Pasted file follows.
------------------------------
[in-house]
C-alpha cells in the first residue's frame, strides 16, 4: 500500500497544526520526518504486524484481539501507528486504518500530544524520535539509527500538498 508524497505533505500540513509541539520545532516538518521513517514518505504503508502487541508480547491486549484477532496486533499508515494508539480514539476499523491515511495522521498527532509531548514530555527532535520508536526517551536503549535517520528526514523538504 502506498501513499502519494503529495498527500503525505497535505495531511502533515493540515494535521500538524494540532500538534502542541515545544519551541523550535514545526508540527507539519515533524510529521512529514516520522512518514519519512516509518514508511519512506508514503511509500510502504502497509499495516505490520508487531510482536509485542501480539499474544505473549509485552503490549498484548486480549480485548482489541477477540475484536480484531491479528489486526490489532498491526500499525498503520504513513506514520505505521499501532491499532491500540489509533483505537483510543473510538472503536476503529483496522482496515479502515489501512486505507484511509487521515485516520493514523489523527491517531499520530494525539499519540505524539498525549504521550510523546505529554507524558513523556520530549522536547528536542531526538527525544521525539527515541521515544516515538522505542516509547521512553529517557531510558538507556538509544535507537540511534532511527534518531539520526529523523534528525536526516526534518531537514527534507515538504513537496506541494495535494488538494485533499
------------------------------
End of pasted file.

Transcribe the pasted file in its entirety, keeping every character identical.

[in-house]
C-alpha cells in the first residue's frame, strides 16, 4: 500500500497544526520526518504486524484481539501507528486504518500530544524520535539509527500538498 508524497505533505500540513509541539520545532516538518521513517514518505504503508502487541508480547491486549484477532496486533499508515494508539480514539476499523491515511495522521498527532509531548514530555527532535520508536526517551536503549535517520528526514523538504 502506498501513499502519494503529495498527500503525505497535505495531511502533515493540515494535521500538524494540532500538534502542541515545544519551541523550535514545526508540527507539519515533524510529521512529514516520522512518514519519512516509518514508511519512506508514503511509500510502504502497509499495516505490520508487531510482536509485542501480539499474544505473549509485552503490549498484548486480549480485548482489541477477540475484536480484531491479528489486526490489532498491526500499525498503520504513513506514520505505521499501532491499532491500540489509533483505537483510543473510538472503536476503529483496522482496515479502515489501512486505507484511509487521515485516520493514523489523527491517531499520530494525539499519540505524539498525549504521550510523546505529554507524558513523556520530549522536547528536542531526538527525544521525539527515541521515544516515538522505542516509547521512553529517557531510558538507556538509544535507537540511534532511527534518531539520526529523523534528525536526516526534518531537514527534507515538504513537496506541494495535494488538494485533499